The city of San Jose had already swung and missed twice in its attempt to overturn Major League Baseball's exemption from federal antitrust law and clear the way for the Oakland A's to move to the South Bay.
Strike three came on Monday, when the U.S. Supreme Court rejected, without comment, the city's appeal of lower court rulings in the case.
San Jose sued MLB in June 2013, alleging team owners had violated antitrust law by refusing to agree to the A's move to the South Bay. The sticking point in that plan is that Santa Clara County part of the San Francisco Giants' territory under MLB's constitution.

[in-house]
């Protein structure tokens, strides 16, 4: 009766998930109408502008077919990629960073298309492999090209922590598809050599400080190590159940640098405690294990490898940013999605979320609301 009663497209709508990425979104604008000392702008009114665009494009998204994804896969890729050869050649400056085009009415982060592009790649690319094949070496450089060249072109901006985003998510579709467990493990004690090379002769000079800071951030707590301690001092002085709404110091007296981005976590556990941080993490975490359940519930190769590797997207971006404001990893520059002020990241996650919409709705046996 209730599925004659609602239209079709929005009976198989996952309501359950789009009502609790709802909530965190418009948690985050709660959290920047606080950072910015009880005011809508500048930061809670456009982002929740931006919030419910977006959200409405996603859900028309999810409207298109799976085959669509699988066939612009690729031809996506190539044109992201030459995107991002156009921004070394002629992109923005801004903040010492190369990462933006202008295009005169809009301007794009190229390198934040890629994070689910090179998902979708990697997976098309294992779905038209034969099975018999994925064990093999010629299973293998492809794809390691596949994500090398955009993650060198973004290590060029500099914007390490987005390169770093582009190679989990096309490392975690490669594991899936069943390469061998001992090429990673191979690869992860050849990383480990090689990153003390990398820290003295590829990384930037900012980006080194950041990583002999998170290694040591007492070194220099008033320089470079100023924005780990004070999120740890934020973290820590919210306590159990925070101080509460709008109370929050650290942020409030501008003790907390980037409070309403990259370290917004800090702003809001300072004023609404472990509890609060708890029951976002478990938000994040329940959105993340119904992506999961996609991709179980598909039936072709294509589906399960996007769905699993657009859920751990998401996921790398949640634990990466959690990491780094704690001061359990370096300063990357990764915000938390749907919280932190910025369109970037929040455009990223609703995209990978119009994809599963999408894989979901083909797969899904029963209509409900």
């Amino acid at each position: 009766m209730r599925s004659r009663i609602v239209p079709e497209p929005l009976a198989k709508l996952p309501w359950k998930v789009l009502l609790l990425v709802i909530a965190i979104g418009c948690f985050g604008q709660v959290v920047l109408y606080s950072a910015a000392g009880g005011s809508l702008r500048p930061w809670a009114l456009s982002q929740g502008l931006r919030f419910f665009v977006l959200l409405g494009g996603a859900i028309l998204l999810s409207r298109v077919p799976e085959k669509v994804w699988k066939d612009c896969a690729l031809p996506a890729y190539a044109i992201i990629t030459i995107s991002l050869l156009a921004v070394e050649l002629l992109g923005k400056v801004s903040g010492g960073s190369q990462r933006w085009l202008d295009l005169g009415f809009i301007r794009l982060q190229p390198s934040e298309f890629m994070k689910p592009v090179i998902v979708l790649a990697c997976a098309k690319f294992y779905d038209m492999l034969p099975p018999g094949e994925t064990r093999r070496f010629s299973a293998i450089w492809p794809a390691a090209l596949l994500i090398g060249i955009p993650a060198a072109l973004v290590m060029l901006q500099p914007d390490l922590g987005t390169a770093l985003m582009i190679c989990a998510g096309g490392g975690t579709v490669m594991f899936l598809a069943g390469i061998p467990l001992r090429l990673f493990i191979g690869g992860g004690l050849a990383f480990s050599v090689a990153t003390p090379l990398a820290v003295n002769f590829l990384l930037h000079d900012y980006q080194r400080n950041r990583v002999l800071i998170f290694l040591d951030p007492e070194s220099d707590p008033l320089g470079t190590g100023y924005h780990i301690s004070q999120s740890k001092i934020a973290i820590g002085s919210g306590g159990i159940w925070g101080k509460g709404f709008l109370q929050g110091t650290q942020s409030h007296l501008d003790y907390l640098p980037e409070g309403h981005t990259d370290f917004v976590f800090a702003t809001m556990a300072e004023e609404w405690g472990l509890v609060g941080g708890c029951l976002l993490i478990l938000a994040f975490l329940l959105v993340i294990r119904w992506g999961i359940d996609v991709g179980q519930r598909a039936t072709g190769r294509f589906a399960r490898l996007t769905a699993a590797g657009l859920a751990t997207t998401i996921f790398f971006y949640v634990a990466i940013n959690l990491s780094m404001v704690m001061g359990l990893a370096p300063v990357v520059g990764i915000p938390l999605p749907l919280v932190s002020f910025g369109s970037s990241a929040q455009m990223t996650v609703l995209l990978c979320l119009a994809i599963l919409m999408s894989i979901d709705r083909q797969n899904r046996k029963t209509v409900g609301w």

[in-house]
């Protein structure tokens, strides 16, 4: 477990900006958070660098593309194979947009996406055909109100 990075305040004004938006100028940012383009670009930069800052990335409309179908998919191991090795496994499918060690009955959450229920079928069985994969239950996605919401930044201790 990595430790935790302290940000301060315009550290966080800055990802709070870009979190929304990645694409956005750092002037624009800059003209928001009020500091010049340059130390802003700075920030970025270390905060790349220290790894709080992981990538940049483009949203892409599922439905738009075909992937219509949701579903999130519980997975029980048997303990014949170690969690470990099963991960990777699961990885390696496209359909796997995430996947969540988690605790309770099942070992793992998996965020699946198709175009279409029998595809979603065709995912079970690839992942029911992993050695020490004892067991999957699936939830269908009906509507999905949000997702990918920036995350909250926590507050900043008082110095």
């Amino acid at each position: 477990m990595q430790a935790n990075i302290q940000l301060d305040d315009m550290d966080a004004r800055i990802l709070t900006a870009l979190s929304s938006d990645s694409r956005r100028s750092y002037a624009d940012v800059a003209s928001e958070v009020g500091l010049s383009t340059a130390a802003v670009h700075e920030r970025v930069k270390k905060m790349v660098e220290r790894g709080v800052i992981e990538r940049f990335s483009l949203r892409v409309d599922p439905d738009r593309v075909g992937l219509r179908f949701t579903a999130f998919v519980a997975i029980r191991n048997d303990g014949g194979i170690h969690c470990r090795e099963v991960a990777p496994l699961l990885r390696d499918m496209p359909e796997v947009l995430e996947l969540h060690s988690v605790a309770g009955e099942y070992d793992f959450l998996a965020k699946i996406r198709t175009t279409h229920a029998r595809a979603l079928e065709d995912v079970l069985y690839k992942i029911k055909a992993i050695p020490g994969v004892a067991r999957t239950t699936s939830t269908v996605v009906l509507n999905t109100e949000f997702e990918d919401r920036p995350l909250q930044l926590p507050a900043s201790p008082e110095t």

Baseball has been exempt from federal antitrust law since a 1922 Supreme Court decision. That ruling, written by Associate Justice Oliver Wendell Holmes Jr., essentially found that baseball was exempt from antitrust restrictions that applied to other interstate commerce because it was a game, not a business.
That decision, Federal Baseball Club v. National League, has survived several challenges. The high court itself has termed that decision “an established aberration” in its past rulings — but has said it should be up to Congress, not the courts, to change the law.